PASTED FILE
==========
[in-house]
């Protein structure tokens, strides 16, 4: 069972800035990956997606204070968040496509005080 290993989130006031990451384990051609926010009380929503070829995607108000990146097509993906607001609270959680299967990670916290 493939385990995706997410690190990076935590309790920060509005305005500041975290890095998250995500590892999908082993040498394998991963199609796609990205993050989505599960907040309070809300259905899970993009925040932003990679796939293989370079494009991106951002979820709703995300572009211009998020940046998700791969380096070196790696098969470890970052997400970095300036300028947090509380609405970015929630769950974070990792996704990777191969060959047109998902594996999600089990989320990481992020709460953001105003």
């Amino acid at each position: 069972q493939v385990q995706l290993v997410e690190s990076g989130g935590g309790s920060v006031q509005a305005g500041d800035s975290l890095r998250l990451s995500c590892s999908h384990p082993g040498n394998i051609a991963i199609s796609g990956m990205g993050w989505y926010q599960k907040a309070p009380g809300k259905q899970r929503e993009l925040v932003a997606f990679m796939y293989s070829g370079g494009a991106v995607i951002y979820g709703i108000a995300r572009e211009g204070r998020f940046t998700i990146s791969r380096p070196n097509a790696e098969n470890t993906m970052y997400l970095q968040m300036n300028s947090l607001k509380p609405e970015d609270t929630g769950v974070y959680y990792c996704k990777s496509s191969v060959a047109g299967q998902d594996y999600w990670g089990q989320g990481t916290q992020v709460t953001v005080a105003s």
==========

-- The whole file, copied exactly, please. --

[in-house]
């Protein structure tokens, strides 16, 4: 069972800035990956997606204070968040496509005080 290993989130006031990451384990051609926010009380929503070829995607108000990146097509993906607001609270959680299967990670916290 493939385990995706997410690190990076935590309790920060509005305005500041975290890095998250995500590892999908082993040498394998991963199609796609990205993050989505599960907040309070809300259905899970993009925040932003990679796939293989370079494009991106951002979820709703995300572009211009998020940046998700791969380096070196790696098969470890970052997400970095300036300028947090509380609405970015929630769950974070990792996704990777191969060959047109998902594996999600089990989320990481992020709460953001105003």
């Amino acid at each position: 069972q493939v385990q995706l290993v997410e690190s990076g989130g935590g309790s920060v006031q509005a305005g500041d800035s975290l890095r998250l990451s995500c590892s999908h384990p082993g040498n394998i051609a991963i199609s796609g990956m990205g993050w989505y926010q599960k907040a309070p009380g809300k259905q899970r929503e993009l925040v932003a997606f990679m796939y293989s070829g370079g494009a991106v995607i951002y979820g709703i108000a995300r572009e211009g204070r998020f940046t998700i990146s791969r380096p070196n097509a790696e098969n470890t993906m970052y997400l970095q968040m300036n300028s947090l607001k509380p609405e970015d609270t929630g769950v974070y959680y990792c996704k990777s496509s191969v060959a047109g299967q998902d594996y999600w990670g089990q989320g990481t916290q992020v709460t953001v005080a105003s």